Marketing isn’t very different from great storytelling. If you want to sell your products, you need to sell the story first.
To sum up product-led marketing in one sentence, here’s what it is. Product-led growth marketing is when you use the product as the main driver of growth for your business.
The product also drives retention.
Several companies have had product-led growth like Slack, and Dropbox.
There are far too many software products. And customers have become more demanding. If that weren’t all, attention spans are decreasing. People would rather try your product than read a bunch of whitepapers on the product. They want to see if the product solves their problem, be it by making their lives easier with design tools for customizable videos or infographics, tracking vacations of employees, or scheduling appointments.
Product-led growth is more than giving away free trials of the software before purchase. It’s about creating a great product and providing ways for it to sell on its own.
A marketing guy would look at a product and exclaim how to generate demand for the product. And product-led marketers like us would say how our product can generate demand. They are on opposing sides.
By being focused on the product you can avoid a bunch of problems like rising advertising costs, difficulty in getting to profitability, low retention, and longer sales cycles.
The market is competitive and product-led marketing helps lower customer acquisition costs while also improving profits.
It’s not about getting people to buy a product but making it so good that people recommend it to others. It’s a higher standard than your company has to aspire to. The learning curve has to be non-existent.
The role of the marketer isn’t to get customers but to get those customers to recommend the product to others.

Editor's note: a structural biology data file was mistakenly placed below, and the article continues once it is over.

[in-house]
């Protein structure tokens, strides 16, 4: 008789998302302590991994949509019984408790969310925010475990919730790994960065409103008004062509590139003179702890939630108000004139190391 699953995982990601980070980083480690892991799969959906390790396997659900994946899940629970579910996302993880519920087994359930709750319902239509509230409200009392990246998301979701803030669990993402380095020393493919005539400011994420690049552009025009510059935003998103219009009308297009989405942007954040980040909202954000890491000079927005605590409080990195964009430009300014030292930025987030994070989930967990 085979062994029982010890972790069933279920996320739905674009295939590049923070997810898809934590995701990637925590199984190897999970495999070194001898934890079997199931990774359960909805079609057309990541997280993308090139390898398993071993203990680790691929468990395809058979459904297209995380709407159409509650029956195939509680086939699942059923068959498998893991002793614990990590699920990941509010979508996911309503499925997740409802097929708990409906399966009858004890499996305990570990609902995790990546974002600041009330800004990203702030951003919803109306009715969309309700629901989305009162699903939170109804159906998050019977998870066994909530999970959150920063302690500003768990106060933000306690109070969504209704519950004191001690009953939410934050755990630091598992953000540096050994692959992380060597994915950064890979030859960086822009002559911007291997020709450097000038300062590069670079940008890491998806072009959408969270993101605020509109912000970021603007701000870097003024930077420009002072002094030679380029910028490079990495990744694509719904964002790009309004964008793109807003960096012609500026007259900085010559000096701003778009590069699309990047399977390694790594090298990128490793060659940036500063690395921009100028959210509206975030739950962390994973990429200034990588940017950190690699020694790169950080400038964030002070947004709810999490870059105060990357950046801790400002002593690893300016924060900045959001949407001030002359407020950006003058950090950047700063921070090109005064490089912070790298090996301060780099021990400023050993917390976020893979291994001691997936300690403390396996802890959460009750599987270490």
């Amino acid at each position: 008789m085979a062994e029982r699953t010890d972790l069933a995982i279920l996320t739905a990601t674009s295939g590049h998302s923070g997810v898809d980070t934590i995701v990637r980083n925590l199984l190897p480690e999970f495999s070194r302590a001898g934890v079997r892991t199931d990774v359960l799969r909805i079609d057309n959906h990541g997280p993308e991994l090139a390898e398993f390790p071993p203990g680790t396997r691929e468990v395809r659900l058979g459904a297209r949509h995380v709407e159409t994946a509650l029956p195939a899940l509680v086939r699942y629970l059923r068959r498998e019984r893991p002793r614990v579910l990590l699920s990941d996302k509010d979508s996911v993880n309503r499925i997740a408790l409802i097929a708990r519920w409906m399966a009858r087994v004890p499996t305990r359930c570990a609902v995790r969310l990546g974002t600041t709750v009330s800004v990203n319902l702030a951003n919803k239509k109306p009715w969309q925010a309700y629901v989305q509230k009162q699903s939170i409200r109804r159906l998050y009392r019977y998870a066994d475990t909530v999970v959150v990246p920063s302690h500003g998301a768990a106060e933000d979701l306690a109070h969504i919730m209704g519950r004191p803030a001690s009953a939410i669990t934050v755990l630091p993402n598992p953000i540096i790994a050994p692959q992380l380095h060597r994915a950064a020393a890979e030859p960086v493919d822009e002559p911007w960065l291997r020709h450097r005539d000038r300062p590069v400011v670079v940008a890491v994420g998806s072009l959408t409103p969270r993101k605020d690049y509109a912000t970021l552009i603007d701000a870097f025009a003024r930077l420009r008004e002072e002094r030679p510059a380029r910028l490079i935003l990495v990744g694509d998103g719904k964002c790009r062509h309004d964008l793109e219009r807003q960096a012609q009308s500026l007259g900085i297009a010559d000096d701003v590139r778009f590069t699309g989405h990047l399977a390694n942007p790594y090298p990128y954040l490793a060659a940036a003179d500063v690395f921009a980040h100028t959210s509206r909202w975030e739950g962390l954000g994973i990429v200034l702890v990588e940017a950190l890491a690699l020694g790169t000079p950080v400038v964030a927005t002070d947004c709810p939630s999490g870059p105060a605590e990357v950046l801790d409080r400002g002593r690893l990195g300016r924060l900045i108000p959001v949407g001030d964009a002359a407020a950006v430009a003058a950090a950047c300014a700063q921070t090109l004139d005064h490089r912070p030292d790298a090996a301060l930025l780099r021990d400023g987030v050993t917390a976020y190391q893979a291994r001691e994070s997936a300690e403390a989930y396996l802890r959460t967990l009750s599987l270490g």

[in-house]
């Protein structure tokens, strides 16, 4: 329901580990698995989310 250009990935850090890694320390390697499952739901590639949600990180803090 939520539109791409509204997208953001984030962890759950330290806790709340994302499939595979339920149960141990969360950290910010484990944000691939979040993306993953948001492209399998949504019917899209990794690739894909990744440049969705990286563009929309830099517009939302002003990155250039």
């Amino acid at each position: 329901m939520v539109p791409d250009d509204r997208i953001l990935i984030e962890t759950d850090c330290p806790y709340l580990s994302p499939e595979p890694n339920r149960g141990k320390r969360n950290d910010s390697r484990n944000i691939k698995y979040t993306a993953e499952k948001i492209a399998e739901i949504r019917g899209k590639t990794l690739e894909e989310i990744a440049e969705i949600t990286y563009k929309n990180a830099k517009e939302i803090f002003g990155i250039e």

To benefit from product-led marketing, you need a complete and unwavering focus on it. Study the product well and if possible spend time talking to users.
As a marketer, you are handed down decisions from others. Whether the product has a free trial or uses a freemium model is a decision made by the higher-ups. For example, Canva is a free graphic design tool to create social media graphics, presentations, posters, documents, and other visual content. They also have Canva Pro which includes premium features like Brand Kit, Background Remover, and more.
But, a lot depends on the pricing model you choose to go with.
The wrong pricing model can destroy all hope of profitability. A freemium model when the market isn’t big enough brings plenty of uncertainty regarding when the product will become profitable, if at all.
A free trial model for a product that can be massively successful in the future can stunt its growth.
However, above all your product should share these characteristics for it to be successful.
There are a few conditions your product has to meet before you know if the free trial, the freemium version, or something else is more suitable.
Find out if a free trial is right for you
The business model and the pricing model should be suitable for the product and the market. Think of the single feature you need that helps potential customers differentiate between what you do and what competitors aren’t able to do.
For product-led growth to happen there must be virality built around the product. Virality comes when users see the value of the product and share it with others. Meaning they’re not being externally incentivized to share the product or being compensated through a referral marketing program or an affiliate marketing program.
You might already know what QuickBooks is. For those who don’t— QuickBooks is an accounting tool for small businesses. The homepage tells you this in simple words.
There’s no attempt at pointless creativity. The text is chosen carefully to be jargon-free and present what the brand is all about to someone new to the site before they can sign up and begin the free trial.
They say this is what Quickbooks is and that now you can try it.